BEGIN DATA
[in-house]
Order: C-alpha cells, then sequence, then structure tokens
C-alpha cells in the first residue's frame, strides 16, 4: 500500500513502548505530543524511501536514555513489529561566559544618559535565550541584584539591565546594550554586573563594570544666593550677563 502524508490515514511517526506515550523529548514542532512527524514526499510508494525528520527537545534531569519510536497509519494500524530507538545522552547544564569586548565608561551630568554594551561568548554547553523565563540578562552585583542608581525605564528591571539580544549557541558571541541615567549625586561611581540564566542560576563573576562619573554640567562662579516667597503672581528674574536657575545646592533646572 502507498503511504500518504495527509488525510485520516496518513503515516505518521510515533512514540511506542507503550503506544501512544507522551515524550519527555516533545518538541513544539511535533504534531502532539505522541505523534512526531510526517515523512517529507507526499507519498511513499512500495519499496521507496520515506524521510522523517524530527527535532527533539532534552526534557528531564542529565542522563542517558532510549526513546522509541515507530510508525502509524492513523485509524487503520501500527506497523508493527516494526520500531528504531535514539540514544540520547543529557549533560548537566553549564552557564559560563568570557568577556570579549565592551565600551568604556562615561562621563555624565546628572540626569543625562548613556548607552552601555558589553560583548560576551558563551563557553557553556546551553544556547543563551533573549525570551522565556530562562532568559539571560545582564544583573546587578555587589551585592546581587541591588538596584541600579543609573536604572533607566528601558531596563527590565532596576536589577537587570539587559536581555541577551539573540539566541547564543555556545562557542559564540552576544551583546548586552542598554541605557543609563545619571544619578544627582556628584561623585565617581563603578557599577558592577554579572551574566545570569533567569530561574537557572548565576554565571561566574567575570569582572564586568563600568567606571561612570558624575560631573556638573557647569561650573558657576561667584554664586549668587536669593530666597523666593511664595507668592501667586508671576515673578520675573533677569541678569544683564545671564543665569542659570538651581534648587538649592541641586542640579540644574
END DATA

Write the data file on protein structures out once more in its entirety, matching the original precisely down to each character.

[in-house]
Order: C-alpha cells, then sequence, then structure tokens
C-alpha cells in the first residue's frame, strides 16, 4: 500500500513502548505530543524511501536514555513489529561566559544618559535565550541584584539591565546594550554586573563594570544666593550677563 502524508490515514511517526506515550523529548514542532512527524514526499510508494525528520527537545534531569519510536497509519494500524530507538545522552547544564569586548565608561551630568554594551561568548554547553523565563540578562552585583542608581525605564528591571539580544549557541558571541541615567549625586561611581540564566542560576563573576562619573554640567562662579516667597503672581528674574536657575545646592533646572 502507498503511504500518504495527509488525510485520516496518513503515516505518521510515533512514540511506542507503550503506544501512544507522551515524550519527555516533545518538541513544539511535533504534531502532539505522541505523534512526531510526517515523512517529507507526499507519498511513499512500495519499496521507496520515506524521510522523517524530527527535532527533539532534552526534557528531564542529565542522563542517558532510549526513546522509541515507530510508525502509524492513523485509524487503520501500527506497523508493527516494526520500531528504531535514539540514544540520547543529557549533560548537566553549564552557564559560563568570557568577556570579549565592551565600551568604556562615561562621563555624565546628572540626569543625562548613556548607552552601555558589553560583548560576551558563551563557553557553556546551553544556547543563551533573549525570551522565556530562562532568559539571560545582564544583573546587578555587589551585592546581587541591588538596584541600579543609573536604572533607566528601558531596563527590565532596576536589577537587570539587559536581555541577551539573540539566541547564543555556545562557542559564540552576544551583546548586552542598554541605557543609563545619571544619578544627582556628584561623585565617581563603578557599577558592577554579572551574566545570569533567569530561574537557572548565576554565571561566574567575570569582572564586568563600568567606571561612570558624575560631573556638573557647569561650573558657576561667584554664586549668587536669593530666597523666593511664595507668592501667586508671576515673578520675573533677569541678569544683564545671564543665569542659570538651581534648587538649592541641586542640579540644574